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This monthly newsletter provides updates on Ohio’s ongoing utility corruption scandal and is a joint project of Eye on Ohio, the nonprofit, nonpartisan Ohio Center for Journalism, and the nonprofit Energy News Network. The next edition will be sent on Tuesday, Nov. 9

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By Kathiann Kowalski

Householder trial not likely to begin before spring

On Oct. 5, a judge set a briefing schedule in the criminal case against former House Speaker Larry Householder that means the case won’t go to trial until next spring at the earliest

Several court cases, including civil cases against Householder, FirstEnergy, Energy Harbor, former FirstEnergy executives Chuck Jones and Michael Dowling, and Sam Randazzo are on hold until after Householder’s trial. A few other cases are moving ahead, but protective orders limit sharing of documents.

Read more: House Bill 6 case: 50K more pages turned over, lengthy trial expected next year (Columbus Dispatch)

Document disputes

FirstEnergy continues to resist producing all documents relevant to its HB 6 activities. Advocates say it will be harder to find out how much money for the HB 6 scandal ultimately came out of consumers’ pockets. And it will be harder to prevent future cases of corruption.

A September 14 mid-case ruling limited what materials the Office of the Ohio Consumers’ Counsel can get so far. Government agencies have likewise lagged behind in document production.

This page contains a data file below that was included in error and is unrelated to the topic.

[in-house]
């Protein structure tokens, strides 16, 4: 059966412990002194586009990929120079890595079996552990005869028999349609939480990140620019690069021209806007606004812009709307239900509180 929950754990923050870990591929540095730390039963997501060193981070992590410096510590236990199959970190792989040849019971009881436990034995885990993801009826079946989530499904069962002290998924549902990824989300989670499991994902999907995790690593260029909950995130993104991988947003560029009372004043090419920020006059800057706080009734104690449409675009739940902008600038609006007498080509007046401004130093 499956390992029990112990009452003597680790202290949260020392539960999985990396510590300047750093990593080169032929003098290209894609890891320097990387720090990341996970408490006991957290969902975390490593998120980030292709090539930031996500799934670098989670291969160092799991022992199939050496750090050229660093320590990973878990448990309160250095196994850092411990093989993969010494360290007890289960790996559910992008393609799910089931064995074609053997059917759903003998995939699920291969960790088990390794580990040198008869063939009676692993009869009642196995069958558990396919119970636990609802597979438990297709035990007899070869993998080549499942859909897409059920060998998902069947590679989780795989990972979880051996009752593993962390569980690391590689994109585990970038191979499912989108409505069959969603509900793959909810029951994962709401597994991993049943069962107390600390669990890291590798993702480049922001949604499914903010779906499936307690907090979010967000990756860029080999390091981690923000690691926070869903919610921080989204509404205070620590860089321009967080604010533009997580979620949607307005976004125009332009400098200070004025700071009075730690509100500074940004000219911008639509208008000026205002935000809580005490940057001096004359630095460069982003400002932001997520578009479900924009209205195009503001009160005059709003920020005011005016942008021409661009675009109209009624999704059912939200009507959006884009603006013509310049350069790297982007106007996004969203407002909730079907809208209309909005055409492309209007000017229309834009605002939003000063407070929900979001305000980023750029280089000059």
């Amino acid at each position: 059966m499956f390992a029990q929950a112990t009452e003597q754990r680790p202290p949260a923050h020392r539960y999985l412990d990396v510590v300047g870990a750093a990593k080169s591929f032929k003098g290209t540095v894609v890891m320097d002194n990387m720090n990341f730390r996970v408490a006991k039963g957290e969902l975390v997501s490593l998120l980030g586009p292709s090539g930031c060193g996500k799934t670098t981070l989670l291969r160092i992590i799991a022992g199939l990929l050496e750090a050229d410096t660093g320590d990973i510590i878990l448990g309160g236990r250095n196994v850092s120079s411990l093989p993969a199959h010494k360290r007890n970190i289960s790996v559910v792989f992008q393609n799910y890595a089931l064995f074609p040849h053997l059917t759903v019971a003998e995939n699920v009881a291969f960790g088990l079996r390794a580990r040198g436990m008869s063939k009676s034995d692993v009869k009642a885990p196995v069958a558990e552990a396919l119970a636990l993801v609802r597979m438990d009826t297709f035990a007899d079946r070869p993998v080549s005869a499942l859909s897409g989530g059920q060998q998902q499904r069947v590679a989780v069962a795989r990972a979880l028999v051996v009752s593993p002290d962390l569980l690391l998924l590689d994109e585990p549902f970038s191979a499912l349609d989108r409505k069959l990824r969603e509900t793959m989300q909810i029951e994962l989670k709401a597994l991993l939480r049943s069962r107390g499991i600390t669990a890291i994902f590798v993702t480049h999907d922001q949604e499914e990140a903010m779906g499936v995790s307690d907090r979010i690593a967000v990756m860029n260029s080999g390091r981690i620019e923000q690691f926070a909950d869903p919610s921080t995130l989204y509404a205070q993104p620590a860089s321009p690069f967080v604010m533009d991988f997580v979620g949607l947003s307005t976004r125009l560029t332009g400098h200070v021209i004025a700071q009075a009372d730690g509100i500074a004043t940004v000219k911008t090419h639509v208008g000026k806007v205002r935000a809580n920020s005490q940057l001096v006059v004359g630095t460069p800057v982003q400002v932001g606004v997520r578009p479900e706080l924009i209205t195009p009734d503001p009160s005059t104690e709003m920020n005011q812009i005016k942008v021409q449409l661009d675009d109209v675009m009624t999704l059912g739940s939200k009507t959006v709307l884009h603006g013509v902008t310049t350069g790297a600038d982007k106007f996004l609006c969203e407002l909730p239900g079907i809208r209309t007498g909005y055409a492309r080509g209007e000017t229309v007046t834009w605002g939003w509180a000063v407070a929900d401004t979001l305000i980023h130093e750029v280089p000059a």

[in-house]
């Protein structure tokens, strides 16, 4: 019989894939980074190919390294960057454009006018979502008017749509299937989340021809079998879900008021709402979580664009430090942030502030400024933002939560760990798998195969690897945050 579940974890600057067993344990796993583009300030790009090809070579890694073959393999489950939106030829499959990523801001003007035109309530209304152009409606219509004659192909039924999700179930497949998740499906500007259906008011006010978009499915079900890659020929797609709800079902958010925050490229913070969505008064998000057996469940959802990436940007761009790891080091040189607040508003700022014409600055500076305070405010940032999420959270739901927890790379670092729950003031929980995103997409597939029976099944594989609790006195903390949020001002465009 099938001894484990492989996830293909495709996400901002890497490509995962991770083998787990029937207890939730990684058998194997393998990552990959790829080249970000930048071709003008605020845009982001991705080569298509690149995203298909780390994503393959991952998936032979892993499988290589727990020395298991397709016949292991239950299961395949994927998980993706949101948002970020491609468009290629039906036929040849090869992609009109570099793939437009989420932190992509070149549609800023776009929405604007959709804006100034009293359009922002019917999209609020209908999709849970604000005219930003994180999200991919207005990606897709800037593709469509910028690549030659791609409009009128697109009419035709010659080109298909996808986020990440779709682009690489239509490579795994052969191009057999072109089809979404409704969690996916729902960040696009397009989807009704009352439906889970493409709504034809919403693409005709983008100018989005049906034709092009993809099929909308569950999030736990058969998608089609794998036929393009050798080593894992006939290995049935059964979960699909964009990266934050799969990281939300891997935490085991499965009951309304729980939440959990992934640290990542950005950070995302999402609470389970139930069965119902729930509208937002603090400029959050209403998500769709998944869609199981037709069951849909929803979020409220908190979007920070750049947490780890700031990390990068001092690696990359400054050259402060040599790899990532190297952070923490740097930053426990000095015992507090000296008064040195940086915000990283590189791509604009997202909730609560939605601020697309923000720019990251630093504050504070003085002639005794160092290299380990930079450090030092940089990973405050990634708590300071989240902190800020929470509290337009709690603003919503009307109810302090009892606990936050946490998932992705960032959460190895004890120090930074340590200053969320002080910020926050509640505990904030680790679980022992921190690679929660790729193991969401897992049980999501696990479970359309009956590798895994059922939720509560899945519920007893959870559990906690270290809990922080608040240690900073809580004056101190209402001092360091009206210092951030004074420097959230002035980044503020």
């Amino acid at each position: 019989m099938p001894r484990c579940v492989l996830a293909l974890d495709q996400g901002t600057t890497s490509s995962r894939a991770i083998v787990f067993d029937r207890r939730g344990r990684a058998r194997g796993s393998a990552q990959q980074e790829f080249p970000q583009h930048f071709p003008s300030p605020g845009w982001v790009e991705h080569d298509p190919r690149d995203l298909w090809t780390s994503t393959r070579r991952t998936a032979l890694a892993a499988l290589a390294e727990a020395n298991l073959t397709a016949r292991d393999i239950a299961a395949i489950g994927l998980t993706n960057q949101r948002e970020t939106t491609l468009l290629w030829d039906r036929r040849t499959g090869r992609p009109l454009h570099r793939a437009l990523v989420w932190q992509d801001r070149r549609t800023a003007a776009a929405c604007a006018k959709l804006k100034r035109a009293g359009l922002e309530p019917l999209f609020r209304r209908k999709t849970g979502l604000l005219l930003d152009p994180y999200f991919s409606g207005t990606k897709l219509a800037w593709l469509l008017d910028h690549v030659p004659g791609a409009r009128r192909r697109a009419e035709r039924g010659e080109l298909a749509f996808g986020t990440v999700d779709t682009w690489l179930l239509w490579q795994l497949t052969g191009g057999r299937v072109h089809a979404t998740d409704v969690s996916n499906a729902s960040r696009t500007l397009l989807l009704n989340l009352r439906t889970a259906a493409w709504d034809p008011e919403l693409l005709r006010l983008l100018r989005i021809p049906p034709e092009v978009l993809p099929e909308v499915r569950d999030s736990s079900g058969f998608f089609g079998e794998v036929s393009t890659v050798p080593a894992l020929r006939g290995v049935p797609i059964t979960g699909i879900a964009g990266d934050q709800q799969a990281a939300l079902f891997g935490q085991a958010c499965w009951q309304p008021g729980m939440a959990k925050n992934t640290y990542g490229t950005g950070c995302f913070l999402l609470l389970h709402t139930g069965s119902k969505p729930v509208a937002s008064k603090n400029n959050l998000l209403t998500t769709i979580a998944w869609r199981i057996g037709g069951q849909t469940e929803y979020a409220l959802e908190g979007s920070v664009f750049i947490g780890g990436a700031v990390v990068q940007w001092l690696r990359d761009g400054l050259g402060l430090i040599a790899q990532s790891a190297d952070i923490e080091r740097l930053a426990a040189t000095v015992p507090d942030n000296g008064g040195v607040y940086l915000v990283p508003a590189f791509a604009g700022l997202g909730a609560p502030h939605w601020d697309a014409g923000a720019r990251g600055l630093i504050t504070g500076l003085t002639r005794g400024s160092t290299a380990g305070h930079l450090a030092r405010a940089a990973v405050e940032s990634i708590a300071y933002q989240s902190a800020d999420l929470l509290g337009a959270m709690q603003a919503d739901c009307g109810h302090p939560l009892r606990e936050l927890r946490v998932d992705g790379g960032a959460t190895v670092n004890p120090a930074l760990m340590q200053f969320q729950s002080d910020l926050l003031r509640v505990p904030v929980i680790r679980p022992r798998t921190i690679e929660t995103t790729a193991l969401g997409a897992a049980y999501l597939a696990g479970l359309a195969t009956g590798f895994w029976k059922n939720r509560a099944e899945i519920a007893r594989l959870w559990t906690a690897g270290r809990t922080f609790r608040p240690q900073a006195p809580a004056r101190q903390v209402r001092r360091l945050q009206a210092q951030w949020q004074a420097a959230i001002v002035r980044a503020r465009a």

Speaking on September 28, Rep. Jeffrey Crossman, D-Parma, detailed problems he and Casey Weinstein, D-Hudson, faced in trying to get public records from Gov. Mike DeWine’s office and from the PUCO.

‘Independent’ audits?

The PUCO’s independent audits may not be so independent after all, suggest emails attached to testimony on a bill to repeal HB 6’s coal plant subsidies

Before HB 6 became effective, the two 1950s-era plants were subsidized under certain PUCO orders, subject to an audit. Ohioans now pay about $233,000 per day for them under HB 6.

Emails from last year show that American Electric Power’s Ohio utility got an advance copy of an audit on the coal plants’ costs “for redacting.” Additionally, PUCO staff asked for “reduced subjectivity” and less detail about the HB 6 scandal, along with changes to the auditor’s conclusion that “keeping the plants running does not seem to be in the best interests of the ratepayers.”

Read more:
State regulators made 'utility-friendly' edits to audit of coal plant bailout, emails show (Ohio Capital Journal)
Ohioans still paying massive coal plant subsidies under House Bill 6 (


 Speaking of audits...

A September 13 audit report on FirstEnergy’s corporate separation compliance found no major violations of the company’s obligation to keep its regulated Ohio utilities separate from their affiliates. 

Nonetheless, the audit found eight minor violations and 13 opportunities for improvement, which might have facilitated money transfers related to the alleged corruption scheme or improper charges to consumers.